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Individual vs Corporate Trustee

How to decide which structure is right for your SMSF

Once you’ve decided to set up a self-managed super fund, one of the first issues you’ll need to consider is whether your SMSF will have a corporate or individual trustee structure. This choice of structure is important as it will affect how your SMSF is administered and managed.

There are a variety of factors to consider when selecting a trustee structure. An individual trustee structure is generally cheaper to establish and simpler to maintain than a corporate alternative, but offers less flexibility and greater exposure to liabilities. Ultimately your choice of structure should reflect your needs and objectives as well as those of any other members of your SMSF fund.


A quick primer on trustees

The trustee of your SMSF is basically the entity that’s legally responsible for the management of your SMSF’s assets and for ensuring your fund complies with all relevant laws. Every SMSF must appoint a trustee. That trustee can either be a company (known as a “corporate trustee”) or a group of individuals.

If you choose a corporate trustee structure, then you will typically establish a special-purpose company as part of your SMSF setup. That company will be the registered owner of all the assets of your SMSF and will hold and manage those assets on behalf of all members of your SMSF. By law, all members of your SMSF will need to be directors of the trustee company.

If you choose the individual trustee alternative, then all members of your fund will become trustees of the SMSF in their personal capacity. The assets of your SMSF will be registered in the name of all the trustees but held on trust (i.e. for the benefit) of all members of your fund. If you are the only member of your fund, then you will be required to appoint a second person to act alongside you. That person generally cannot be your employer or be paid for their services.


Characteristics of individual trustee structures

Over the past five years, more than 91 per cent of new SMSFs have been established using individual trustee structures. This overwhelming popularity most likely reflects the cost advantages and simplicity of an individual trustee structure.

• Lower cost – Where individuals act as SMSF trustees, it is not necessary to incur the additional costs of establishing and running a company. Registering a company involves a range of mandatory ASIC fees (currently $469 on establishment and $45-$243 per annum for annual review) and entails additional documentation (such as a company constitution). Most SMSF administration companies also charge higher fees to help manage the more complicated nature of SMSFs with a corporate trustee.

• Simplicity - Individual trustee structures are generally simpler to manage since members are not required to understand and adhere to the various corporate law requirements that come with running a company.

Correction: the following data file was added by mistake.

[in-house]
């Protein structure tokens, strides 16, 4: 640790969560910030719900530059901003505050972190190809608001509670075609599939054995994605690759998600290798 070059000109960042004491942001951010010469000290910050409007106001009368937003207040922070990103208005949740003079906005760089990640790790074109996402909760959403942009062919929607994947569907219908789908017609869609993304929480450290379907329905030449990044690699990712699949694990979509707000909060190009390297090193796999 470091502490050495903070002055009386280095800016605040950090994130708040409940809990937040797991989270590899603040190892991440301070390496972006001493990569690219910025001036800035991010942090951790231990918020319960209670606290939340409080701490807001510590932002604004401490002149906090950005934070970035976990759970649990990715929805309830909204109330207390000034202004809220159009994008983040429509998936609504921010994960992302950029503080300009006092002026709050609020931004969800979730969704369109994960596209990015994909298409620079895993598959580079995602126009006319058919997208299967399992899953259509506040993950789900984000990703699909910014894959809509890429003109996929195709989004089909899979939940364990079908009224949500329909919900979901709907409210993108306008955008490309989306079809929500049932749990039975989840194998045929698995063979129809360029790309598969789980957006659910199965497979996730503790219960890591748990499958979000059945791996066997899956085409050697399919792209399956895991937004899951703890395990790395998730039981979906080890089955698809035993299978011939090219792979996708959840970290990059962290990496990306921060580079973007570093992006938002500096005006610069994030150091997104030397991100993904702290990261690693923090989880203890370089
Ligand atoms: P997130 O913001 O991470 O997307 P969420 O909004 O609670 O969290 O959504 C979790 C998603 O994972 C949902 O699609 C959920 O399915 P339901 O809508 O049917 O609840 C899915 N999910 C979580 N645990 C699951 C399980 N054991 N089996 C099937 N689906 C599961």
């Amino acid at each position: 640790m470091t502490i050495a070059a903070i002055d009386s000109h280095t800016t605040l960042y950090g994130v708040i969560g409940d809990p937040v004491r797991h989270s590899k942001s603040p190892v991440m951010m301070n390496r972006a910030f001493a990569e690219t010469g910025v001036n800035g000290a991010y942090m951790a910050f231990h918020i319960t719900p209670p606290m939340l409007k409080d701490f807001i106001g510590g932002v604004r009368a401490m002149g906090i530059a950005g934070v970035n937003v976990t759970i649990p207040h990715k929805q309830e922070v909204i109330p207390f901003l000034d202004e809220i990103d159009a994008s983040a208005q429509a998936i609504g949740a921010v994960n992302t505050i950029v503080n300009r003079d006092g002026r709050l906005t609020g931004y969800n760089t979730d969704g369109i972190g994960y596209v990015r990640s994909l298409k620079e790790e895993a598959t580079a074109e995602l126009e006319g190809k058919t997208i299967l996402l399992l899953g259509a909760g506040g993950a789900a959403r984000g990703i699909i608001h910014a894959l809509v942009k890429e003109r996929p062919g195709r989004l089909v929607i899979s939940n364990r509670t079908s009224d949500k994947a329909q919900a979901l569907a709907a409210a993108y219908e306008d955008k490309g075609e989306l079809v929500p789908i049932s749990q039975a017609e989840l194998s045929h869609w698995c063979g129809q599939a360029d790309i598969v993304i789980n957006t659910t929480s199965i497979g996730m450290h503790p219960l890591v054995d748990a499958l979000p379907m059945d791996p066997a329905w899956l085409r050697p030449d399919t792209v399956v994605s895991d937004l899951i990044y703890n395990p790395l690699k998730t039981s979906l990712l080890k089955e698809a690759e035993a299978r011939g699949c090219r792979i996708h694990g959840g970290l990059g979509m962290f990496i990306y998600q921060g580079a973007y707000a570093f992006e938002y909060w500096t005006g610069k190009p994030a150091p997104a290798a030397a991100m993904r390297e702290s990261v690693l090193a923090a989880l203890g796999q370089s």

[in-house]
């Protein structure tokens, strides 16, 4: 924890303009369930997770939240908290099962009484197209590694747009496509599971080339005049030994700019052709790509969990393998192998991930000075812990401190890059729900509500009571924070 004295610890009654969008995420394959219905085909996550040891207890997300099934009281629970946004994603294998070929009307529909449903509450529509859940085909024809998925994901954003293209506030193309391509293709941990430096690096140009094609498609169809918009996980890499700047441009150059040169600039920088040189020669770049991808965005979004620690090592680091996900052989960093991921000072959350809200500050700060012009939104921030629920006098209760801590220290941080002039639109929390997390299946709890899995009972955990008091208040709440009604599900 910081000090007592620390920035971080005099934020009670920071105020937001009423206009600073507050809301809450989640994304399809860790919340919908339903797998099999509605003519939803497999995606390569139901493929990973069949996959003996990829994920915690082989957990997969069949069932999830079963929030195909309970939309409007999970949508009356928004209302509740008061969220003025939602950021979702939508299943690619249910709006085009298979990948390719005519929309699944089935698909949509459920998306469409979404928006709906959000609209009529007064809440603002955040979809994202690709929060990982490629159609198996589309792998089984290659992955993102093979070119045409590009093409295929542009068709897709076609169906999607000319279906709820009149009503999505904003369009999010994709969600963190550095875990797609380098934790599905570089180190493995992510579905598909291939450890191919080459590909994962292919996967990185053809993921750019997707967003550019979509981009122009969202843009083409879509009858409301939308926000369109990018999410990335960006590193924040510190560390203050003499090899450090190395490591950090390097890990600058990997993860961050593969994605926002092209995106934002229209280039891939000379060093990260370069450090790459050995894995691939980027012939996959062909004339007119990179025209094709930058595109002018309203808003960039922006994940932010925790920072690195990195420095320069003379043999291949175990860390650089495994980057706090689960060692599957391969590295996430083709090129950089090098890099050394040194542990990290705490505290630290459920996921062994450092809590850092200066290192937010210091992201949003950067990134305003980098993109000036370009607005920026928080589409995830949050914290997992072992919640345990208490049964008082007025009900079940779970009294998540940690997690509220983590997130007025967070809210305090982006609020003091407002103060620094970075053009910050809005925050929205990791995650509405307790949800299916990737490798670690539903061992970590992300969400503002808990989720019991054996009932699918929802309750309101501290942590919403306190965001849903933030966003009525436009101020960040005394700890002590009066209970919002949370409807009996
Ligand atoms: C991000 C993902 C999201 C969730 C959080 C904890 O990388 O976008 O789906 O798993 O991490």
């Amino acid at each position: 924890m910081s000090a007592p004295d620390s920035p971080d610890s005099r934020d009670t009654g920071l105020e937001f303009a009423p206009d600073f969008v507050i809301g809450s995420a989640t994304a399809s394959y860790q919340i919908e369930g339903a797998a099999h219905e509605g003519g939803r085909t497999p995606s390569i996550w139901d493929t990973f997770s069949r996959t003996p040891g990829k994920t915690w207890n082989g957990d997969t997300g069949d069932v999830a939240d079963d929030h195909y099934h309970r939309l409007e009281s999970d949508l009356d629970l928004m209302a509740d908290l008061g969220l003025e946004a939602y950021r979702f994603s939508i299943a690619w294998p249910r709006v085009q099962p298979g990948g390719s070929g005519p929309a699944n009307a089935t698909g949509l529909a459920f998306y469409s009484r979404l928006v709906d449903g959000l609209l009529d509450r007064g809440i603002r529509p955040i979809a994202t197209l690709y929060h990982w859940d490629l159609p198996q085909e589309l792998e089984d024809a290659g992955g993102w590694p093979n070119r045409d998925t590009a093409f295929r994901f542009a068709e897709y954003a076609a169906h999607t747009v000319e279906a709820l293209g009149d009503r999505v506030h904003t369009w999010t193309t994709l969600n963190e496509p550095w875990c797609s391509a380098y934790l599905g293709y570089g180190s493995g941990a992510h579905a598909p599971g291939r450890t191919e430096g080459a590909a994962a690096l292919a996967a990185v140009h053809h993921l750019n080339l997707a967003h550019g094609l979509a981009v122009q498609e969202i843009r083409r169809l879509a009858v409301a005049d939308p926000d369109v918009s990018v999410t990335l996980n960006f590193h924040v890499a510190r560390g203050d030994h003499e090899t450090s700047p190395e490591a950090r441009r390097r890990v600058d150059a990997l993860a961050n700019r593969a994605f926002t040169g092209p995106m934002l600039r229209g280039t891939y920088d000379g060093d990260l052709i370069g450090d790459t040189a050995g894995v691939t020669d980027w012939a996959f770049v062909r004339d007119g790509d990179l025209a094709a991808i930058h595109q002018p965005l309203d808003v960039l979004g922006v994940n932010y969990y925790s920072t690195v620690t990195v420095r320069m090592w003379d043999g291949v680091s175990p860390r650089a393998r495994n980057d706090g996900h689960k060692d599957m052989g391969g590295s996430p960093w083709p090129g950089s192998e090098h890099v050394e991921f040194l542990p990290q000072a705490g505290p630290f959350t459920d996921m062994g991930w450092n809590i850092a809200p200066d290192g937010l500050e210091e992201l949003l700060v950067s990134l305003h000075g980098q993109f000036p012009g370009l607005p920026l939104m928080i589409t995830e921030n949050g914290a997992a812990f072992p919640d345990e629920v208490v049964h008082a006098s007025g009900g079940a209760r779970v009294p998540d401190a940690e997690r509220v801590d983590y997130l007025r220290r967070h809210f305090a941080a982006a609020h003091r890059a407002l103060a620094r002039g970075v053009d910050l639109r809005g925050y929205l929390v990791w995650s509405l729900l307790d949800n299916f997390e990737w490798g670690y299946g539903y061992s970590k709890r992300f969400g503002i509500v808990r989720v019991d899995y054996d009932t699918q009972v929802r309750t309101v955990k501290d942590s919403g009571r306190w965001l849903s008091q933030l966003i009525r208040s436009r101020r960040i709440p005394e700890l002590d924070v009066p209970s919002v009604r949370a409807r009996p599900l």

Corporate trustee characteristics

While a corporate trustee is more expensive and complicated to establish and maintain, it does offer various advantages:

• Less hassle if circumstances change - If there is a change in your SMSF membership (for example, a member joins or leaves the fund because of marriage, divorce or death), it is easier to deal with these changes under a corporate structure. This is because the title to all SMSF assets would remain in the company’s name and only the composition of trustee directors would need to be updated. In contrast, when a member leaves an SMSF with an individual trustee structure, then the title to all assets will have to be amended to reflect the new composition of trustees. This can involve significant administrative burden and cost since the ownership records of every asset in the SMSF will need to be updated with the relevant registries and authorities. Where the change is the result of death of a member, this requirement burden would fall at an already challenging time for the surviving members.

• Reduced liability exposure - As a director of a corporate trustee, an individual’s personal liability is generally limited to the assets held within the SMSF (not those of the underlying directors). On the other hand, if an individual trustee is subject to litigation, then the personal assets of the trustee could be subject to those liability claims (if they are unable to be recovered from the assets of the SMSF). Individual trustees are also jointly and severally liable for their actions. This means that you (as an individual trustee) may be held personally responsible for any losses resulting from the misconduct of another trustee.

• Borrowing - SMSFs seeking to borrow funds to purchase assets will typically find that banks and other financiers require a corporate trustee arrangement.

• Sole member benefits - An SMSF with a corporate trustee is able to operate with one individual as both the sole member and director, allowing that individual full control over the management of the fund. If the fund had individual trustees, the sole member would be required to find another individual to act as the second trustee and assist in managing the SMSF.

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